Two weeks ago we reported Las Vegas city officials and outside consultants are proposing a new downtown. Now farther north in Reno, local developer Don J Clark Group has unveiled plans for a new downtown. Their proposal centers on both physical infrastructure (a large park, water reclamation, building a tower downtown taller than the current 42-story Silver Legacy Casino Resort) as well as virtual (gigabit internet). "The project is aimed at finding a creative solution to a variety of distinct challenges that the city of Reno...has faced over the course of the last half of the century or so,” Colin Robertson, partner and director of communications and strategy for Don J Clark Group told Nevada Public Radio. Dubbed the West Second Street District, the over $1.2 billion development is planned for north of the Truckee River and west of Virginia Street downtown. The site is currently 17 acres of infill. Renderings reveals the biggest project for downtown Reno to date: 1,900 residences (condos, apartments with 20% affordable units for those making 80% of the median income), over 250,000 square feet of retail space, 450,000 square feet of office space, river access, three acres of green space, public art, and more. Thirty buildings could be built over the next ten years, with the first, a mixed-use commercial and residential building, at 235 Ralston. "The developers will take the unusual step of paying for $49 million in infrastructure and other services. If the project increases property taxes by $100 million over the next decade, the city will repay the cost; if it does not, the developers will," explained Nevada Public Radio. "Cities usually pay for infrastructure for redevelopment, but if property values, and therefore property taxes, don't rise in value as much as expected, the city loses money but must still make the bond payments for infrastructure improvements." More renderings below, and here is a look at prior Reno redevelopment projects, both unbuilt and realized. Don J Clark Group will now see whether Reno approves the $100 million deal.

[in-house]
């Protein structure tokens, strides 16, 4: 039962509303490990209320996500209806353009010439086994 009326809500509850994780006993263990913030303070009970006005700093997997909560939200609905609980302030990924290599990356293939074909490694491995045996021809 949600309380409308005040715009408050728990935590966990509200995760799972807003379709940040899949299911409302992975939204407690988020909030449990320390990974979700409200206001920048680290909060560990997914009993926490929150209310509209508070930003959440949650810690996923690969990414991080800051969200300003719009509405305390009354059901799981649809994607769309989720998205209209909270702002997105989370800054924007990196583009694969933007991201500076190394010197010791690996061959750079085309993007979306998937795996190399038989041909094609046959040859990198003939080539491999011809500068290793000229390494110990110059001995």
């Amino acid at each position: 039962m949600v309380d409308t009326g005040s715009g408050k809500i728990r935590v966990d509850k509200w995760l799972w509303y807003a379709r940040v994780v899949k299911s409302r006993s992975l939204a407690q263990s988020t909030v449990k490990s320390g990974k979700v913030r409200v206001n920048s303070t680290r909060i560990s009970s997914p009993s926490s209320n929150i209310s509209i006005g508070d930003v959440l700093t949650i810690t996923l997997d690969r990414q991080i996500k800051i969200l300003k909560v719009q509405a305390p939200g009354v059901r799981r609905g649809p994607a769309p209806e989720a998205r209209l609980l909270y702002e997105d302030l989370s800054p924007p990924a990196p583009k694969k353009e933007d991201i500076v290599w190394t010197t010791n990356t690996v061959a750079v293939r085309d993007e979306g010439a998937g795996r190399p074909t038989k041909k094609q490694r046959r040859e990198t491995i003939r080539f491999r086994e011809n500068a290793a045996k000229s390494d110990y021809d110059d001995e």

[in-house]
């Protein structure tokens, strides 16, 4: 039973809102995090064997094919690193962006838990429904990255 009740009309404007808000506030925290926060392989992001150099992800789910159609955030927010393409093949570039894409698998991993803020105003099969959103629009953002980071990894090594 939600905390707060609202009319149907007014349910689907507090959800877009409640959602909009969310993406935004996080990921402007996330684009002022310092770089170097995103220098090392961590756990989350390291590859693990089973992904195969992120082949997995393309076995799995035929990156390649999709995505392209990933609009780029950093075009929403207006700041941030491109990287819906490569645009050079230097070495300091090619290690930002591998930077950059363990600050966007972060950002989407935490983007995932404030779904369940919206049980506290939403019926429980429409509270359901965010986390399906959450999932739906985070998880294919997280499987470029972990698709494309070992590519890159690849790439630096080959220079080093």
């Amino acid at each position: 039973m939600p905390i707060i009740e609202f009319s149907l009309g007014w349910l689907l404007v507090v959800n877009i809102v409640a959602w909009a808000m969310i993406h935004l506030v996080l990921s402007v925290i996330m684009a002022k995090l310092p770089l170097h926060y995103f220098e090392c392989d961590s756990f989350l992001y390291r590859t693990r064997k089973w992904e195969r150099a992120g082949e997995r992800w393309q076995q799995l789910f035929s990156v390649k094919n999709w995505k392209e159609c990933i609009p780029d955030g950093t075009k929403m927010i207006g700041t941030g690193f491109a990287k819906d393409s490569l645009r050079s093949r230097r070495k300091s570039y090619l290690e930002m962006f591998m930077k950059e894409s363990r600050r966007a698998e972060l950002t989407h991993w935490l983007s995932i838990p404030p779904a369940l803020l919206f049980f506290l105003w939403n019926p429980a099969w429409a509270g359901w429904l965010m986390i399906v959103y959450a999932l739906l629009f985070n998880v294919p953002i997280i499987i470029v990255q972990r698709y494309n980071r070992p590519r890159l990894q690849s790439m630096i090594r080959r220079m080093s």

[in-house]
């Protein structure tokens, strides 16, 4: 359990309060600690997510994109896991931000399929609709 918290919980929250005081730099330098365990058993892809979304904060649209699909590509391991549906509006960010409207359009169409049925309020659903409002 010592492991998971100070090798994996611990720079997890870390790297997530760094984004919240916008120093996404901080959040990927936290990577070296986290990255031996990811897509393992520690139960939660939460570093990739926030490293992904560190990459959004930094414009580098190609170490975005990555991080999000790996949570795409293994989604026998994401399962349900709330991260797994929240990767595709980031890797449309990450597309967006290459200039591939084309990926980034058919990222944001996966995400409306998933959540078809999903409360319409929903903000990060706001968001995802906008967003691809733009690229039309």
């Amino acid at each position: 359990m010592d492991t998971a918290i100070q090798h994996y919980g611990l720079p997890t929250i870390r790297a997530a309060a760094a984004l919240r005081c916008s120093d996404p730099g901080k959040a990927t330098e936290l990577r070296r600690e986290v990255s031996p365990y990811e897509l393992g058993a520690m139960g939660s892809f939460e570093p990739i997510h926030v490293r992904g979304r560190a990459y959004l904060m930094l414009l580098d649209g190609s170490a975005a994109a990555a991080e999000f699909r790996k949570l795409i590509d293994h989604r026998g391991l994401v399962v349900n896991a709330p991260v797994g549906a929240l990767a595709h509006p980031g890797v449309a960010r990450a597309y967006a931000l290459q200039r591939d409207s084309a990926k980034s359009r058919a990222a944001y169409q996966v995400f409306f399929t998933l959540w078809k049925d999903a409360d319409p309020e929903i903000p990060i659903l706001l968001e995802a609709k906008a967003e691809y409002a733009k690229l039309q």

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Obama’s new national monuments preserve landscape and protect Michael Heizer’s “City”

In an act that preserved more than a million acres from development, President Obama designated three new national monuments in California, Nevada, and Texas. While the monument in central Texas protects an archeological site where Columbian Mammoths fossils were unearthed, and Berryessa Snow Mountain, the California location, staves off potential suburban encroachment, it is the Nevada monument that holds the most excitement for those with an interest in Land Art. Located about 150 miles north of Las Vegas, the Basin and Range National Monument contains within its borders City by Michael Heizer, the sculptor behind Levitated Mass. The artist began working on the piece in the 1970s and in the decades since, he’s sculpted dirt, rocks, and concrete into a mile-long geometric structure reminiscent of an urban form. In January, AN reported that the pristine desert plain where the was under threat when Nevada Senator Harry Reid’s Garden Valley Withdrawal Act failed to pass. Now, the land and more than 800,000 square miles of adjacent federal property in Garden Valley will remain unspoiled and free from industrial activity. LACMA director Michael Govan is a vocal supporter of Heizer and City. In May he and Brian O’Donnell, executive director of the Conservation Lands Foundation, penned an op-ed in the Los Angeles Times, making a case to protect the Nevada landscape and the artwork. “Designating the Basin and Range National Monument achieves two remarkable outcomes—a world-class artwork would endure into the future as it was envisioned, surrounded by sublimely beautiful open country; and a majestic Western American landscape would remain unspoiled for future generations,” commented Govan in a statement from the museum. This past spring Govan and art critic Dave Hickey discussed the importance of artwork operating at the scale of landscape. The ambitious undertaking provoked comments from Hickey, which were captured in a Huffington Post report. “Artists are all the time trying to occupy ordinary spaces... But to do a city? That is really cool,” he said. “It means that you can walk along one area and take a right and see some absolutely strange thing that you have never seen before, and walk along there until you see something else you've never seen before.”